Clan Kincaid

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Racing Ace


The Fights & Flights of 'Kink' Kinkead, DSO DSC* DFC*


Samuel 'Kink' Kinkead won two DSCs with the Royal Naval Air Service, two DFCs with the fledgling RAF and the DSO in Russia. A brilliant pilot, post-war he was a long-range aviation pioneer and leading racing ace selected for the international Schneider Trophy race in Venice in 1927. Tragically he was killed, aged just 31, in 1928 attempting to shatter the World Air Speed Record. He is honoured by several memorials: at Cranwell, the RAF Club in Piccadilly, at Fawley and by a permanent exhibition in the Kinkead Room at Calshot from where he set out on his final flight. Julian Lewis MP has pieced together Kink's extraordinary story of achievement during his short but eventful and glamorous life. A fascinating account of flying derring-do both in war and in peace.

Books Monthly - March 2011:

An extraordinary biopic of an extraordinary, larger-than-life man. Thoroughly readable. This man could almost have been one of the inspirations for Biggles, but you have to remind yourself that, nearly a hundred years ago, such men were pushing the boundaries of air speed and safety beyond practical limits. A daredevil, an inspiration and a legend. Stirring stuff.

The Naval Review (Richard Channon) - November 2011:

... an outstandingly well-researched and many-faceted biography in which the author has skilfully interwoven the events of his hero's life with contemporary political, social and technical developments ... his narrative of the obscure events in southern Russia is as fascinating as his exposition of the terrifying difficulties of handling temperamental seaplanes ... A remarkable story of a remarkable man, in the tradition of a rattling good yarn, and most warmly recommended.

Fleet Air Arm Officers Association (Iain Hime) - November 2011:

Julian Lewis is a sometime MP and Shadow Armed Forces Minister. More significantly, he served as a seaman in the RNR and earned a Doctorate in Strategic Studies at Oxford. No doubt these disparate elements of his life contribute to his refreshingly different style of writing. His research has been impeccable and amazingly comprehensive ... [Lewis] takes this information and weaves it together with contemporary debates on strategy and policy at the highest level. The result immerses the reader in the events and gives him a feel for life in the early flying services ... The final chapters of this book are remarkably poignant and revealing of the man. The reporting is often beautiful and the author is clearly moved by the events. As the book's cover observes, with accuracy, this 'is a gripping tale of dauntless courage and derring-do - Biggles with a sad ending'. Read it! You won't be disappointed.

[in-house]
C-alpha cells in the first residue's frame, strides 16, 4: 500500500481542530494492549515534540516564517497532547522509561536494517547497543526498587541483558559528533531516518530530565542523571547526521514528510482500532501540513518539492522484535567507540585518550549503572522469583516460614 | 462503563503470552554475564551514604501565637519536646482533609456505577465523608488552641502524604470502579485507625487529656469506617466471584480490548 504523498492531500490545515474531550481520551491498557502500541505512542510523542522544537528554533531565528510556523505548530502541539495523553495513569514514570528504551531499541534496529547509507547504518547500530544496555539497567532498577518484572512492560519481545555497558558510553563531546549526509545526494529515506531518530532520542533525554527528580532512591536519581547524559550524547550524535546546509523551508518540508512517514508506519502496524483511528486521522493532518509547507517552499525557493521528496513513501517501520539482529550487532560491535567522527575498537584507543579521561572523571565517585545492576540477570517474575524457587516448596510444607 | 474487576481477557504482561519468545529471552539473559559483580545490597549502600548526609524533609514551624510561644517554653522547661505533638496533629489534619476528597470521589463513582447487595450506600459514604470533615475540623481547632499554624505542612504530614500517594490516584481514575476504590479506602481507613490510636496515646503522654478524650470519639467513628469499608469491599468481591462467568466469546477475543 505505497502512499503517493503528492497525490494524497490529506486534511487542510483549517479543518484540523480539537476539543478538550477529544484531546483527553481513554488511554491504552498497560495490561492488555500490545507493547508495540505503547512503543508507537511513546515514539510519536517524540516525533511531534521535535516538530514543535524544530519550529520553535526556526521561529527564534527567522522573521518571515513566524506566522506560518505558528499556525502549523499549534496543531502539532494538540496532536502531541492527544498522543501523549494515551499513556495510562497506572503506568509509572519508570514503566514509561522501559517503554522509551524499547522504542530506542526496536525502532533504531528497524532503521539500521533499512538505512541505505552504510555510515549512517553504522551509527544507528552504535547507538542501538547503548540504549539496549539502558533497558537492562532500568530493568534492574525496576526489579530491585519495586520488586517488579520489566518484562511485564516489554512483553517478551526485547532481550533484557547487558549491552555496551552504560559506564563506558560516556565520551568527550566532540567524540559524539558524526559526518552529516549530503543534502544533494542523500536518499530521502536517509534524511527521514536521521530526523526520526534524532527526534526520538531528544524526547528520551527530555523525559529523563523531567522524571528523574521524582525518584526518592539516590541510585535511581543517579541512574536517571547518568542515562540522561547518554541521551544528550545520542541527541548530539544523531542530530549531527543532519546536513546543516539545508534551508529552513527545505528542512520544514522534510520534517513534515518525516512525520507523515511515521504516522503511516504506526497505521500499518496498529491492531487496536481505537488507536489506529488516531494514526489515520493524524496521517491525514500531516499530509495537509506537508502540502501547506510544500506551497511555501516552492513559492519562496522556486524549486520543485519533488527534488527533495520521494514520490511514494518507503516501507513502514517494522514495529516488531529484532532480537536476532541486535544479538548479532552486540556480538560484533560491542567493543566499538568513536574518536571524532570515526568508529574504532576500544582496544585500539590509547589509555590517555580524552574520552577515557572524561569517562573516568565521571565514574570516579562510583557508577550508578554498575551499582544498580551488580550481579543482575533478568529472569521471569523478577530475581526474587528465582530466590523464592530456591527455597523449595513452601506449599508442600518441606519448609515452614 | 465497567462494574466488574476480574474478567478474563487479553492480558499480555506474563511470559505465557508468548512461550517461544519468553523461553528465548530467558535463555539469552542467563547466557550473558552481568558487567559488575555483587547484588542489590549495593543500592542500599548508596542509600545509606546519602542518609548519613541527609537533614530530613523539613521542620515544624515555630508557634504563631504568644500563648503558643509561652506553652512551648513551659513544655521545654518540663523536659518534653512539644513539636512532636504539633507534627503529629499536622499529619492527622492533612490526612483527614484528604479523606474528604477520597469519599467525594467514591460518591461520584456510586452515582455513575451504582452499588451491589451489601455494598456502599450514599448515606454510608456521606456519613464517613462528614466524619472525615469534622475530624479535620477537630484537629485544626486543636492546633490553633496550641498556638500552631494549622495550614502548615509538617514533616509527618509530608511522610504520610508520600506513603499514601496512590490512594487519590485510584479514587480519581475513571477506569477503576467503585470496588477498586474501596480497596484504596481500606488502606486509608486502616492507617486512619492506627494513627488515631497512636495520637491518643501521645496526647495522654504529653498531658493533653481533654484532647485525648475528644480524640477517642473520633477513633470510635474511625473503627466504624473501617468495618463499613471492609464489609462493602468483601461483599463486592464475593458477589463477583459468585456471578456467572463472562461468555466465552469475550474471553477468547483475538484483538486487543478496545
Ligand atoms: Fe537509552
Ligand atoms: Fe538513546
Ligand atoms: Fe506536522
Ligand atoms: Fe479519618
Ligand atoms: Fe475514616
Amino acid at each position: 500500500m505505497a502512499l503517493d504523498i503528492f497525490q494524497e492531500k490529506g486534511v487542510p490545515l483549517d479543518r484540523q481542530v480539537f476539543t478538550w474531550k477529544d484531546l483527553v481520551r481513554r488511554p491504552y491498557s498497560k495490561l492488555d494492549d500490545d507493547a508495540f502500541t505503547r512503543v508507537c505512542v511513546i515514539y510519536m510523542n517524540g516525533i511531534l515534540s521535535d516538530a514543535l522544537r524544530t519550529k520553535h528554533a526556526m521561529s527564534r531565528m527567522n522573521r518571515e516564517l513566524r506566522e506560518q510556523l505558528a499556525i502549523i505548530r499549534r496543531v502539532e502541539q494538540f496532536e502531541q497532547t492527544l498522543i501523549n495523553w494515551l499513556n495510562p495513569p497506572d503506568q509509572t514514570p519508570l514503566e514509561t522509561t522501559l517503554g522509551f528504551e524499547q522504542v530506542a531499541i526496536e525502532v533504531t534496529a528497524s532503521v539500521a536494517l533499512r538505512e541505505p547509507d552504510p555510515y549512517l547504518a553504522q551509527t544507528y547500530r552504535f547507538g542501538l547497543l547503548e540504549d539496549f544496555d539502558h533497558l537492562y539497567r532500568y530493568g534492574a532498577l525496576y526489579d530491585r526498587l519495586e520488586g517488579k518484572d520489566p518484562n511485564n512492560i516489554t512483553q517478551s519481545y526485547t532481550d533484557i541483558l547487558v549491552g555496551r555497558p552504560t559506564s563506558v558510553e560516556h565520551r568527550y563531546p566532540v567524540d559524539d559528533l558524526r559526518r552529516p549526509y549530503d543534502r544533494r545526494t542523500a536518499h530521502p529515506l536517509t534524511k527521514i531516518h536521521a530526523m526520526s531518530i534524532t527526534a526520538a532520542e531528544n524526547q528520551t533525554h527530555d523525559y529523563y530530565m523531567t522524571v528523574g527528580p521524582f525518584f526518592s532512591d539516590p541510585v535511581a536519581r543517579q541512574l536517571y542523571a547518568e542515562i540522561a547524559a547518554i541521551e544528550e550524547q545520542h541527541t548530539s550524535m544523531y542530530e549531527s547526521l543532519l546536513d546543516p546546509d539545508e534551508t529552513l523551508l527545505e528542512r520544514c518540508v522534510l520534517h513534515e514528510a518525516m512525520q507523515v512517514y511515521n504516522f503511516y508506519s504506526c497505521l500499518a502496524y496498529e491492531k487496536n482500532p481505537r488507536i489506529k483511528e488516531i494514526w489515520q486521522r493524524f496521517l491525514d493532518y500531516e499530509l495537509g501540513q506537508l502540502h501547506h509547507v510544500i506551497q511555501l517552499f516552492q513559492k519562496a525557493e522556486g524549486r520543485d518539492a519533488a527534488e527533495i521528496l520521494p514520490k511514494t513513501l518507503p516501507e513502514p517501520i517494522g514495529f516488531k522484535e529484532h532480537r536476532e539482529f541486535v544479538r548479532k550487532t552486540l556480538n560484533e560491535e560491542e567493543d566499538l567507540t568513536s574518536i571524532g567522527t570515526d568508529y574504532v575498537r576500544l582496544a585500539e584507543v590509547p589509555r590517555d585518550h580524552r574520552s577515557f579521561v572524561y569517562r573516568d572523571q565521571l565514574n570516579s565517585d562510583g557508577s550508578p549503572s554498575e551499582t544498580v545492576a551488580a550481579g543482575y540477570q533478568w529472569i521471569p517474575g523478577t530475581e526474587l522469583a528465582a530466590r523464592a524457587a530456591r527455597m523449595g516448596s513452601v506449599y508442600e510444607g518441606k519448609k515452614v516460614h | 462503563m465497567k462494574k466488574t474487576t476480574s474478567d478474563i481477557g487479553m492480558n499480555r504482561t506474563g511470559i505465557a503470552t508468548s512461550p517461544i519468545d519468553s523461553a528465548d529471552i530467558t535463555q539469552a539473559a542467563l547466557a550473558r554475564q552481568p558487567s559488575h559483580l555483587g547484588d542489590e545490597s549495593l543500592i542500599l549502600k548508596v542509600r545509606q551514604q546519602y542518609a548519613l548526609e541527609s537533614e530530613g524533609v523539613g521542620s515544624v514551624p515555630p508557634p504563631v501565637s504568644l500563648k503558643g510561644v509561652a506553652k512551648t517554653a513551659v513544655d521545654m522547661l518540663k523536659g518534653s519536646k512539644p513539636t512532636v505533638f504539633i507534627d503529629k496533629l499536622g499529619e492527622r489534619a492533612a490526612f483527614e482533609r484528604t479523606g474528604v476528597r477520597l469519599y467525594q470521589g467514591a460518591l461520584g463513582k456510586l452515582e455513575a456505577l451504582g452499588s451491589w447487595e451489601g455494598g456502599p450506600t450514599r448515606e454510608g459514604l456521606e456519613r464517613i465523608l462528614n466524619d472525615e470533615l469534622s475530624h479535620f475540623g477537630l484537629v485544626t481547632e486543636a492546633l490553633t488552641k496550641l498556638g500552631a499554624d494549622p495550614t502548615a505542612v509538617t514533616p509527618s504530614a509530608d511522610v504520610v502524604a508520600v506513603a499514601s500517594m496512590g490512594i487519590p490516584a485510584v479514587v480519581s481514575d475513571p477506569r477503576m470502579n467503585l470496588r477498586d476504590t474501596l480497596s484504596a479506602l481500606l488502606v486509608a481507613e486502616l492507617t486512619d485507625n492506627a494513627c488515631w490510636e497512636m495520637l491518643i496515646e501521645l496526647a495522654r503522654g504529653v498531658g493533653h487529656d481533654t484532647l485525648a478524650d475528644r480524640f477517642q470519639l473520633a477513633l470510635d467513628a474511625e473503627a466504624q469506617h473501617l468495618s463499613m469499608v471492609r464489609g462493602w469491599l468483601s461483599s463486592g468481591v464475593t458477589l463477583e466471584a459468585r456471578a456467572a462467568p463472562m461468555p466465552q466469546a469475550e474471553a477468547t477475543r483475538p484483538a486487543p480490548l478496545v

RUSI Journal (Paul Beaver) Vol.156, No.5 - October/November 2011:

This is a masterly exposition of storytelling about a gallant young man who died flying at the age of thirty-one. Yet, in those years, he did more than most in a lifetime three times longer. To do his memory justice, Samuel 'Kink' Kinkead has Julian Lewis as the storyteller who brings an extraordinary life into focus ... It is not just about air warfare in its earliest days - although Julian Lewis turns a forensic historian's mind to some new facts and assessments - but also long-range aviation and the quest for speed in the 1920s ... Julian Lewis's detective story is worth a book in its own right ... Kinkead seems to have been an intensely personal man who left little in the way of letters or even notes ... It is by telling the story of this extraordinary pilot in the context of the campaigns that the book gains its depth ... Julian Lewis's book brings Kinkead alive and reveals facts about early aviation that have for too long been kept in dusty archives.

To order this book:
Racing Ace - the Fights and Flights of 'Kink' Kinkead, DSO, DSC* DFC*
by Dr Julian Lewis
Pen & Sword Books, 2011, HB/Kindle

ISBN 978-1-84884-216-8
Published price in UK £25
Order through your normal bookseller.